About Mr. Coble

I knew a bit about Congressman Howard Berman, since he’s the representative for my home state, California, but I’d never heard of Congressman Howard Coble (R-North Carolina) until I learned he was Berman’s co-sponsor for the so called “Peer to Peer Piracy” bill.

Here’s a list of Coble’s top eleven contributors (via PACs and other forms of contributions):

Assn of Trial Lawyers of America $10,000
Winston & Strawn $5,515
Recording Industry Assn of America $5,374
National Assn of Broadcasters $5,360
ASCAP $5,000
National Assn of Realtors $5,000
Teamsters Union $5,000
Wal-Mart Stores $5,000
GlaxoSmithKline $4,999
National Cable Television Assn $4,999
American Intellectual Property Law Assn $4,000

You will note that the list features several large entertainment corporations, with vested interests in controlling intellectual policy, including the Recording Industry Academy of America (RIAA) who might as well have written the bill themselves, The National Association of Broadcasters, ASCAP, and the National Cable Television Association. You will notice that the top two positions are occupied by the Association of Trial Lawyers of America, and Wallace and Strawn, a law firm who represents Euro Disney, and Microsoft (Palladium chip anyone?). In fact, just as with Howard Berman, the two industries that are responsible for most of Coble’s funding are:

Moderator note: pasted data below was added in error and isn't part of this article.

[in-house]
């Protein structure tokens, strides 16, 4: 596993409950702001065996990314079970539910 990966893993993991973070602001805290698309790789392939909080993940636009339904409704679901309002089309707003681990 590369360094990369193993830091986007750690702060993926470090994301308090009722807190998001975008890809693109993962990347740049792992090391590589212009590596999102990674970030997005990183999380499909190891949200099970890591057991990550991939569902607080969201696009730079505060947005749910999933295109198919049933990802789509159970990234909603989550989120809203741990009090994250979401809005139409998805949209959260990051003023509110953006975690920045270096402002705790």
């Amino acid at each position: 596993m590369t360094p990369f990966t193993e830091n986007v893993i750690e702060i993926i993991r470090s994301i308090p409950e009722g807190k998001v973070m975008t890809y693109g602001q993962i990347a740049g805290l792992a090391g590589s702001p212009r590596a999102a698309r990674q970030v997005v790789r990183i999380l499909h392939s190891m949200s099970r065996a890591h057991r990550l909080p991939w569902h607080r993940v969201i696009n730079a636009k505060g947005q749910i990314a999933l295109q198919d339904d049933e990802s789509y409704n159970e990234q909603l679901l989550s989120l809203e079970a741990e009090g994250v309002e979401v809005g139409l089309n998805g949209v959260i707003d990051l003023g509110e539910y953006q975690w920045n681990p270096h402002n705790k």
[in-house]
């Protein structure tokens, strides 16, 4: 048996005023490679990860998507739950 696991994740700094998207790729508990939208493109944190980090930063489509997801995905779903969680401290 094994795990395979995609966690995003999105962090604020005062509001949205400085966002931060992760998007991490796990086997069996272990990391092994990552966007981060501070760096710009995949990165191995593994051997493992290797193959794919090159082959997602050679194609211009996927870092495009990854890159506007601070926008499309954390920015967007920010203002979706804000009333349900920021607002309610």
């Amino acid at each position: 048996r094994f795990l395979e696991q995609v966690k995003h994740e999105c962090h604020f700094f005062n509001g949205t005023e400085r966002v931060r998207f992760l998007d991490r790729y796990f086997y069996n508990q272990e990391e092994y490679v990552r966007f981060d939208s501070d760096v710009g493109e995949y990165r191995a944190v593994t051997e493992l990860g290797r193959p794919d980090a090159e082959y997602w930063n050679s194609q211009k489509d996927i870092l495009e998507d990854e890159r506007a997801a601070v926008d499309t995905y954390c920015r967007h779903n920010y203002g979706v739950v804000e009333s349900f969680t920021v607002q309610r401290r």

Lawyers/Law Firms $35,515
TV/Movies/Music $33,483

Now, I can see that Coble would likely always have a sizeable percentage of his money coming from lawyers and law firms since he’s on the Judiciary committee. But last year the top industries his monies came from were Pharmaceuticals/Health, and Lawyers and Law firms, with TV/Movies/Music the third. Do I think he’s representing the voters of North Carolina when he sponsored this bill? No, I really don’t. He may think he is, having been informed by the relentless lobbies of the entertainment industry that what’s good for them and for attorneys (who always win when litigation is involved) is good for his constituents.

I also suspect that, like many people who have little or no exposure to digital technology, and who don’t actively use it themselves, Senators Coble and Berman must depend on the information they are given—and right now, that information is not coming from end users, it’s filtered through the paranoid neuroses of the RIAA, who not only don’t want files to circulate, they want to be able to control digital technology, instead letting users control their own hardware and software.